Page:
This section is from the book "Anatomy Of The Arteries Of The Human Body", by John Hatch Power. Also available from Amazon: Anatomy of the Arteries of the Human Body, with the Descriptive Anatomy of the Heart.
The Lumbar Arteries are generally four in number on each side; sometimes, however, we meet five, and sometimes only three. They are larger than the intercostal, to which they are analogous. Each of them arises from the posterior and lateral part of the aorta, and passes outwards on the body of the corresponding vertebra, and then behind the sympathetic nerve and psoas muscle : those that are sufficiently high pass also behind the corresponding pillar of the diaphragm. The upper ones are also more nearly horizontal; while the lower descend with a gradually increasing obliquity. Opposite the corresponding transverse process, each of them divides into an anterior and posterior branch.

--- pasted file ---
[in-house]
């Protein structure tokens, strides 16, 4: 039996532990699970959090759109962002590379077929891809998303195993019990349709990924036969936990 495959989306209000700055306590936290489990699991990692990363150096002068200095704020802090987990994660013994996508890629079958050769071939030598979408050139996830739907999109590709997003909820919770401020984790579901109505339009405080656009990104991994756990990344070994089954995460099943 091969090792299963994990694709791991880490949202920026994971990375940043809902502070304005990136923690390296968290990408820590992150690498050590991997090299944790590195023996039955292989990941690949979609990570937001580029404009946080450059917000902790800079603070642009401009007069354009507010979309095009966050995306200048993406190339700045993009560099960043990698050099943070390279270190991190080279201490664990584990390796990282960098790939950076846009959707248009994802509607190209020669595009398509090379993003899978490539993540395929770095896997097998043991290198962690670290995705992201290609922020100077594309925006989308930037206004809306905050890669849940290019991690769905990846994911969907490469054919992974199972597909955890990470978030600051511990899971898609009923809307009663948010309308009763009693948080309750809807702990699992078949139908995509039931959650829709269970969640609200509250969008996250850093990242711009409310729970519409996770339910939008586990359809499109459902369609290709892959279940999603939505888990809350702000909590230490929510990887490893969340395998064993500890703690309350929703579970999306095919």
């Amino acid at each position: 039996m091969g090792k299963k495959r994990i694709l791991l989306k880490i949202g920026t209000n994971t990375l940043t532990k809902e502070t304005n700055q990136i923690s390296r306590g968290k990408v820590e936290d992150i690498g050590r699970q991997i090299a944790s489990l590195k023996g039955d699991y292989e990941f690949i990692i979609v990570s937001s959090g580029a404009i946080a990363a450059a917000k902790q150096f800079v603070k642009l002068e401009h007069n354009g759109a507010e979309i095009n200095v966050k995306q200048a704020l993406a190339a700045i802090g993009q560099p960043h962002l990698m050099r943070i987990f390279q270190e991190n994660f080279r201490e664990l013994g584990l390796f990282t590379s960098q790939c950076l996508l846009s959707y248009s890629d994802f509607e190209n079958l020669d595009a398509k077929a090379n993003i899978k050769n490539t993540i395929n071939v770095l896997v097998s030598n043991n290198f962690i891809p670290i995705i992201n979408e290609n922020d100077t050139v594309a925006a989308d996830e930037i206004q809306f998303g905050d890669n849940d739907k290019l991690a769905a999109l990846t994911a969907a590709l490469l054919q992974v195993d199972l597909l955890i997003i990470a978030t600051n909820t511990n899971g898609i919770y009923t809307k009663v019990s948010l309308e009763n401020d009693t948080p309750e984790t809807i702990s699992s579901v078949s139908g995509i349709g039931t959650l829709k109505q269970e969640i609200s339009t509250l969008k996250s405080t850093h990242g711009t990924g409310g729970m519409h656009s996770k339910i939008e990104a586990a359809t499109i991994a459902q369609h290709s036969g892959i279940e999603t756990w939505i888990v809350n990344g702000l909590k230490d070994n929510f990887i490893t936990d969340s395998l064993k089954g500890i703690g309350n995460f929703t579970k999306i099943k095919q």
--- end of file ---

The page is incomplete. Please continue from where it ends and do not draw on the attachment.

The anterior branch, smaller than the posterior, passes outwards between the psoas and quadratus lumborum muscles, and then between the quadratus and anterior layer of the transversalis tendon. The anterior branch of the first lumbar passes outwards beneath the last rib, and along the insertion of the diaphragm, and then on front of the quadratus lumborum: it communicates with the intercostal arteries. The anterior branch of the fourth, follows the attachment of the quadratus lumborum to the crest of the ileum, and communicates with the ilio-lumbar. All the anterior branches, moreover, communicate with the adjacent ones, and supply the quadratus lumborum and broad muscles of the abdomen.
The posterior branch of each lumbar artery first sends a small vessel through the corresponding lateral foramen into the spinal canal to be distributed in the spinal marrow and its tunics, and afterwards expends itself in the lumbar mass of muscles, and the integuments.